Like the man it’s named after, Mindfreak is a bit difficult to classify: part stunt show, part magic act, and part reality show, Mindfreak tries to be several things at once and ends up stretching itself too thin. Each episode is centered around what Angel calls a “demonstration,” such as making a 4,200 mile jump across the Grand Canyon on a T-Rex hybrid motorcycle or mass vanishing more than 100 people in an attempt to win a place in the Guinness Book of World Records. The show deliberately refrains from calling these demonstrations stunts and that’s probably a good thing because I couldn’t help but think of Evel Knievel while watching this season.
The demonstrations take place as the climax of the episode, so the majority of the hour is taken up with watching Angel and his crew set up for it while cutting away at times to either brief comments by the magician’s brother, manager, or crew member, or to small exhibitions of up-close magic he calls “Mind Freaks.” Those moments of up-close magic were my favorite part of the show and they—more than the demonstrations—really show off his talent. Angel takes pains to make sure that the audience knows that there isn’t any camera trickery involved. When performing his Mind Freaks a label appears in the corner of the screen, saying, “continuous shot,” and Angel often talks directly to the camera, assuring us that the only trickery involved is the good, old fashioned kind.
This points to one of the weaknesses of the show, namely that it is hyper conscious that it is a television program and that the audience will always suspect a bit of camera chicanery. Unfortunately, by constantly reassuring us that what we’re seeing is good, old-fashioned magic, he keeps that specter of doubt in our minds. Often when people actively insist that they aren’t doing something that’s when they really are. I’m not saying that that’s what’s going on with this show, but it never allows for us to forget that everything we’re seeing might not be on the level.
Another problem is Angel’s lack of stage presence. He’s fashioned himself as a type of grunge magician, forgoing the tuxedos and other standard magician garb for loose t-shirts, ball caps, and leather pants. He dresses more like Mick Jagger than Houdini. That in and of itself isn’t a problem, but he lacks the verbal gymnastics that for me are the hallmarks of the best magicians. His voice is typically un-inflected, and in general his speech lacks a certain razzle-dazzle that fascinates the audience and lulls them into a trance. His strengths seem to like more in the technical aspects of magic than in the presentation. I hate criticizing him for this because he seems like a nice guy. He genuinely appears to love magic (his idol is Doug Henning, a name that’s largely been forgotten by popular culture and a magician whose style is a complete 180 from Angel’s), and part of the show is just him hanging around with his family and friends, which often makes for some sweet moments.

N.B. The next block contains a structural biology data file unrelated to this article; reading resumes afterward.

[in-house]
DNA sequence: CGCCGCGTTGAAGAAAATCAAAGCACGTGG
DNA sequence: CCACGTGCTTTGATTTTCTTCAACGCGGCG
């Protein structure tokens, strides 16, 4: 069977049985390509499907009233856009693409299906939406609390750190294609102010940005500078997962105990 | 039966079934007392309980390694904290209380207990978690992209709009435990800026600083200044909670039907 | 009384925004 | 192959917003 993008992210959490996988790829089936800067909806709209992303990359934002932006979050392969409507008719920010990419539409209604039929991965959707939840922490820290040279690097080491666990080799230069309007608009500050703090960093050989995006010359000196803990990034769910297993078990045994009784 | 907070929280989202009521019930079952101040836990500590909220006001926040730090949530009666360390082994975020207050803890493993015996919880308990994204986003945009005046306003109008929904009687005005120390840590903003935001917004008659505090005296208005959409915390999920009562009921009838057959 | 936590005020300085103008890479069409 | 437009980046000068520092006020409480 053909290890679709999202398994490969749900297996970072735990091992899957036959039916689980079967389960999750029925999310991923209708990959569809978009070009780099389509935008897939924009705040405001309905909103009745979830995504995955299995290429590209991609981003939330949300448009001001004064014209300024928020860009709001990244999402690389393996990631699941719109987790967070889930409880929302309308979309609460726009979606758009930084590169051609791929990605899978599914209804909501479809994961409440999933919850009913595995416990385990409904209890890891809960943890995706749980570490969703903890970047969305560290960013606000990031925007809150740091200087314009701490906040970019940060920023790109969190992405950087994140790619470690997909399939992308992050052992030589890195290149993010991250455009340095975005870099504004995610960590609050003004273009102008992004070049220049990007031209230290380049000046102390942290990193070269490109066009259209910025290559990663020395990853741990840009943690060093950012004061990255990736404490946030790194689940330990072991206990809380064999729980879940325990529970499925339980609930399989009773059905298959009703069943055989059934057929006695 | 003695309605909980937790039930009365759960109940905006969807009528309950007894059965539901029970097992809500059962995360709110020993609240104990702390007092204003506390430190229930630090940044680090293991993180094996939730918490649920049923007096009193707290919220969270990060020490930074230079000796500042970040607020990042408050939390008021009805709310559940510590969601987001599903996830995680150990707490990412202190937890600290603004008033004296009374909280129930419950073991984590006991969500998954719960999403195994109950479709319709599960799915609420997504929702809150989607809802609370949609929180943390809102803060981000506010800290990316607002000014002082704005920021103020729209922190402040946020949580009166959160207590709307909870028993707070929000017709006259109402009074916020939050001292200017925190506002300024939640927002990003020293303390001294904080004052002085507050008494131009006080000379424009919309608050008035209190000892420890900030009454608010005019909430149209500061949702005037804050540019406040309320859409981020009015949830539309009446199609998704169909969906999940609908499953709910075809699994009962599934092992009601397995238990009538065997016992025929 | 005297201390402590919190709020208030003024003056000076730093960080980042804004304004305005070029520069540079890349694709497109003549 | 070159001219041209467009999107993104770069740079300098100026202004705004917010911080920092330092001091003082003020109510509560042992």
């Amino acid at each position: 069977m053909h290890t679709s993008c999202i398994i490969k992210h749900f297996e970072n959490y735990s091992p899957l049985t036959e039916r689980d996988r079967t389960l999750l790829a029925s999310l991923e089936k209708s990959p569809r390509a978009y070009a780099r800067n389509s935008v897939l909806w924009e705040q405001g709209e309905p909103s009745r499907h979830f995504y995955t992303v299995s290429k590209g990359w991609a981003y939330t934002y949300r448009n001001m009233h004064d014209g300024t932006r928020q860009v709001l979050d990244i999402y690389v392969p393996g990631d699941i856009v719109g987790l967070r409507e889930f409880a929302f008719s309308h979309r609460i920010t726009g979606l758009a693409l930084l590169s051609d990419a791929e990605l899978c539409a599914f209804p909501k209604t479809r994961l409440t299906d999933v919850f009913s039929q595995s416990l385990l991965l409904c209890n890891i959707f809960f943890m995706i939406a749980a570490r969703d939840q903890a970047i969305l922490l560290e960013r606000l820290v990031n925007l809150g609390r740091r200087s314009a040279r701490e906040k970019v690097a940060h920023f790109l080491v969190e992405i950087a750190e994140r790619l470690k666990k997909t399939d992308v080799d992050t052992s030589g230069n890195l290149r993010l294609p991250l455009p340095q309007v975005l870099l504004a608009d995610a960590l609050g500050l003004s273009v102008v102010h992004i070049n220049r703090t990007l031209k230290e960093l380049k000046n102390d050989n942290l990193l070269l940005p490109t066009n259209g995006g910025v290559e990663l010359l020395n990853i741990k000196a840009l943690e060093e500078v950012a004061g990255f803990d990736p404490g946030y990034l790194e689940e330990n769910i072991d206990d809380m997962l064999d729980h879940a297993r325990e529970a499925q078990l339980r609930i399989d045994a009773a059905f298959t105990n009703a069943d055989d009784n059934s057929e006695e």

It could be that magic doesn’t do well on television, or perhaps not in a weekly series format. Whatever the reason, Criss Angel Mindfreak often left me cold. Its hyper-conscious referral to its format, Angel’s lackluster presence, and the presentation of the setup for the large demonstration take away some of the mystery of magic—and a great deal of the fun.
Each episode is presented full screen with the audio in Dolby Digital Stereo. In terms of quality the show looks and sounds fine.
“The Secrets Behind Criss Angel’s Tricks” is pretty fun, reminiscent of those “Rainy Day Fun” segments that used to run on kid’s programs back when I was one. In each episode Angel demonstrates a mindfreak that you can learn. He shows the trick and then tells the audience to go to his or A&E’s website to find out how to do it. This extra takes both the segments from the episodes and the videos posted on the web and present them together. Now I have the dexterity of a drunken yak, so I didn’t try any of them, but they did look like fun party tricks.
Criss Angel seems like a nice guy, but his show really didn’t appeal to me. His up-close magic is great, but his stage presence is lacking. The demonstrations are amazing, but we see too much of the behind-the-scenes work. Essentially, the show tries to do too many things at once, taking away from the overall effect. Not recommended.
A&E Television Networks presents Criss Angel Mindfreak: Season 6. Directed by: Criss Angel. Starring: Criss Angel. Running time: 4 hours 24 minutes. Rating: NA. Released on DVD: January 11, 2011.